By Jon Fortt
March 7, 2007

I spent some time at Adobe Systems (ADBE) headquarters last week, and got a chance to chat with engineers in the Advanced Technology Group who worked on features in Photoshop CS3, which is due in about three weeks.

A beta version of Photoshop CS3 has been available for download since December, and Adobe has done quite a few demos of the technology. But it was nice to sit at a laptop with the engineers beside me and ask some questions. One of the main things I wanted to see was whether there are killer features in this release of Photoshop that might drive sales of Adobe’s entire Creative Suite, which includes Illustrator, InDesign for page layout, Dreamweaver for Web design, and other programs.

Photoshop is particularly important to the overall creative suite because so many different types of creative professionals use it heavily – everyone from professional photographers to Web designers. For my money, if any single feature is going to compel the creative community to upgrade to CS3, it’s going to be a Photoshop feature.

I think Photoshop CS3 has such a feature – or rather a combination of them. They’re called Quick Select and Refine Edge. Lest you fall asleep while I explain, I’ve recruited some adorable puppies to demonstrate. (Actually Gregg Wilensky of the Advanced Technology Group sent the screen shots. Thanks, Gregg.)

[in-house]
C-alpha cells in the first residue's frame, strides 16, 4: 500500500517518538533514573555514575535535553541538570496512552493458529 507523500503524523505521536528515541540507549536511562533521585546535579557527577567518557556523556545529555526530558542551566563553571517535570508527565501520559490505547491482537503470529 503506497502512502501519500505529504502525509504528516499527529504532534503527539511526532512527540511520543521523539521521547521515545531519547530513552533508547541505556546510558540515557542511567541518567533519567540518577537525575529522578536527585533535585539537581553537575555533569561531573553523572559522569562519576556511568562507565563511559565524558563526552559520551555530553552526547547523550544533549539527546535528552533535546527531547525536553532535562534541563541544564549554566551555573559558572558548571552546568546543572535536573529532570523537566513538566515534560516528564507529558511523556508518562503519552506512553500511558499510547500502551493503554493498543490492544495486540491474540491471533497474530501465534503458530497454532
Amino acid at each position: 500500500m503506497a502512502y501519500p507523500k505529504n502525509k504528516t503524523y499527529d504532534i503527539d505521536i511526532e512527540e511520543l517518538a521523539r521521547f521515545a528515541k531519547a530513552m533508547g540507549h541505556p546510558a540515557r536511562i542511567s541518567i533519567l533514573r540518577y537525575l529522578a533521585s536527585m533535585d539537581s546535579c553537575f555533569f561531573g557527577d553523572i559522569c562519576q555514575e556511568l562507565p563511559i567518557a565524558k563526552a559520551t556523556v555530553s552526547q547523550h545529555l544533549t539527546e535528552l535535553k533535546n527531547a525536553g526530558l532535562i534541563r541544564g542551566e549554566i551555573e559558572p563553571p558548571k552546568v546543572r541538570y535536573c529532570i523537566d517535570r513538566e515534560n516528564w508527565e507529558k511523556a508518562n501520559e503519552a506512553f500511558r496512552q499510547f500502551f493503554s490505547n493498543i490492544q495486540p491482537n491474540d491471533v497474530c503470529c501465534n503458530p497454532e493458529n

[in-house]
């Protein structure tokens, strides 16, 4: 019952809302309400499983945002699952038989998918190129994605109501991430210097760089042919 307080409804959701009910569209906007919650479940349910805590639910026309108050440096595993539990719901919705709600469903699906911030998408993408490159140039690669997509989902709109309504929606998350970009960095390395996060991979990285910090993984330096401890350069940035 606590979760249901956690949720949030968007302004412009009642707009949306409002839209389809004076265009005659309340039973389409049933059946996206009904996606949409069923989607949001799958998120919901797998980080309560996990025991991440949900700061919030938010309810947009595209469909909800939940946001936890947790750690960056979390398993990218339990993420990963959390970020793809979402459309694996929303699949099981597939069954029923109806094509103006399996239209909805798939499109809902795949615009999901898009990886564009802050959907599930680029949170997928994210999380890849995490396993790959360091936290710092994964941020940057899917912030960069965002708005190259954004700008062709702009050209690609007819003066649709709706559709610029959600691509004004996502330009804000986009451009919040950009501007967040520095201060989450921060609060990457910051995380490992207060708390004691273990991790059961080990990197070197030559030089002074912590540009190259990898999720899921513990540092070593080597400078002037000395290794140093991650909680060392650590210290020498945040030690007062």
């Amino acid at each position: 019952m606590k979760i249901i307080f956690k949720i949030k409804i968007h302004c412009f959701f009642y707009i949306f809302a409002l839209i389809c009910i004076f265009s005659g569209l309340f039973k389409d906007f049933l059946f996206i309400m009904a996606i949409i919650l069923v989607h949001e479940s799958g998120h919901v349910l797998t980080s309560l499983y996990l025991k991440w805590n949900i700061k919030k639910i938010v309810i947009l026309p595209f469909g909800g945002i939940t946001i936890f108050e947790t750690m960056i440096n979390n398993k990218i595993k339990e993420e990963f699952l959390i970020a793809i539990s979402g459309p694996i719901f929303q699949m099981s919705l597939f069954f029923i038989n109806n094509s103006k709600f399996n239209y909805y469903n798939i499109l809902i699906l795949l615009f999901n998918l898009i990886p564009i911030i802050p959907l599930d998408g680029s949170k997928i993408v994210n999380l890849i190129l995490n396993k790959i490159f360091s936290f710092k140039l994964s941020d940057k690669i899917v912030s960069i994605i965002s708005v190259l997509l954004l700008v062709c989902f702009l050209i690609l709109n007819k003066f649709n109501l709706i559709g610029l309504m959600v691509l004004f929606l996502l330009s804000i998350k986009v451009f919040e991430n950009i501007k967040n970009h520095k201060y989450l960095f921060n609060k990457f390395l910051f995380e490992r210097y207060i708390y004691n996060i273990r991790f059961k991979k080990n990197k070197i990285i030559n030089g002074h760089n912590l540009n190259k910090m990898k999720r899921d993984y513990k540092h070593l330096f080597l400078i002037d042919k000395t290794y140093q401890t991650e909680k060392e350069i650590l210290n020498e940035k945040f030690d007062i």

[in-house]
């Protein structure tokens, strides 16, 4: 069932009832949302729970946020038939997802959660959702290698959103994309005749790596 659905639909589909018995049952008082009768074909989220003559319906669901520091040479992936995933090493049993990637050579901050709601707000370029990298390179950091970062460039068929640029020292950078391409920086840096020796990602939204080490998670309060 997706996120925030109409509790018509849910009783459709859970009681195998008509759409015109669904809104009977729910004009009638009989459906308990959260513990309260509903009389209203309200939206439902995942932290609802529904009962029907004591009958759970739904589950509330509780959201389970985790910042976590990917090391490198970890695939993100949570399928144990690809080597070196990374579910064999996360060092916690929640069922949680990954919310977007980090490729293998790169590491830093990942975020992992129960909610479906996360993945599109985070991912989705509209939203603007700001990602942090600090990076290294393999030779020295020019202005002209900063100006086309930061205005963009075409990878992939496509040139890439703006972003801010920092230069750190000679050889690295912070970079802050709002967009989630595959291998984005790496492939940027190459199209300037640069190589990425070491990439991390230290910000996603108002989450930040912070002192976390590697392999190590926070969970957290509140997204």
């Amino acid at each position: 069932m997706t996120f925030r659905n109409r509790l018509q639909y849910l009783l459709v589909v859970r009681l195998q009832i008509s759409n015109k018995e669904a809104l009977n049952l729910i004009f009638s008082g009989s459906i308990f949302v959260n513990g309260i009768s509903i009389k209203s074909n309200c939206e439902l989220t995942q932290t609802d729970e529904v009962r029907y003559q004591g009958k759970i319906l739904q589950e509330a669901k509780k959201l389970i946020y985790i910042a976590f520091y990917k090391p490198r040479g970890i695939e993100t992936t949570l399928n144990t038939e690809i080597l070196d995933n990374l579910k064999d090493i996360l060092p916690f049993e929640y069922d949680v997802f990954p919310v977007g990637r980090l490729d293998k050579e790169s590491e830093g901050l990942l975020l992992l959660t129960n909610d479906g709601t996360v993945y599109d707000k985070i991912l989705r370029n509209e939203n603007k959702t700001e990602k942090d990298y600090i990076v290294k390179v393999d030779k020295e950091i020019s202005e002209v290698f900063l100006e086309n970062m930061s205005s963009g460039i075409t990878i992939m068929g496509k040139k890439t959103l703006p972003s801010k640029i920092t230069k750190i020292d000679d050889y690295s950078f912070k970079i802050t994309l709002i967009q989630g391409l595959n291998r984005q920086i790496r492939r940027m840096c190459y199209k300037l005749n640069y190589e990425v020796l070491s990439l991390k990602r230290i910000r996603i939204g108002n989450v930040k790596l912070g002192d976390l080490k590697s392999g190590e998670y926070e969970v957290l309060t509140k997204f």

Below, we have a photo of two brown puppies standing on a fuzzy white rug, in front of a gray textured background. Our goal is to create a cutout of the puppies so we can place them in a new environment.

This will be tough for several reasons. One, the puppies are fluffy. It’s easier to cut out objects that have straight edges rather than fluffy ones. Two, there are two puppies. Three, the background has two different textures.

Now, back to the puppies. A new tool, Quick Select, has allowed us to quickly grab just the puppies from the image. If you’re not a heavy Photoshop user, you’ll have to trust me when I tell you this would have been a pain in the butt using earlier versions of Photoshop. It would involve selecting backgrounds, inverting the selection, eliminating chunks of the image piece by piece – not a pretty process. The new Quick Select tool makes it relatively painless. Your average, intermediate Photoshop user might have taken 20 or 30 minutes working on this in previous versions. With CS3 it can be done in a couple of minutes.

Now that we’ve got both puppies selected, let’s zoom in on the ear of the little guy on the right. By zooming in and masking the background, we can get a clear look at the true shape of our selection. As you can see, it’s more lumpy than fluffy. That’s a problem, because lumpy puppies are not nearly as appealing as fluffy ones.

Which brings us to the Refine Edge tool. Using it, CS3 users will be able to quickly tweak settings and rediscover textures like, say, fluffiness. Again, this is a major time saver. easily a half hour or more, depending on the size of the job.

So I wouldn’t be at all surprised to see a strong upgrade cycle for CS3. The Quick Select/Refine Edge combination is something many Web designers and just about every professional photographer I know would use heavily, and the time savings makes a pretty compelling case for the purchase.

Oh, and a last look at those puppies on a new background:

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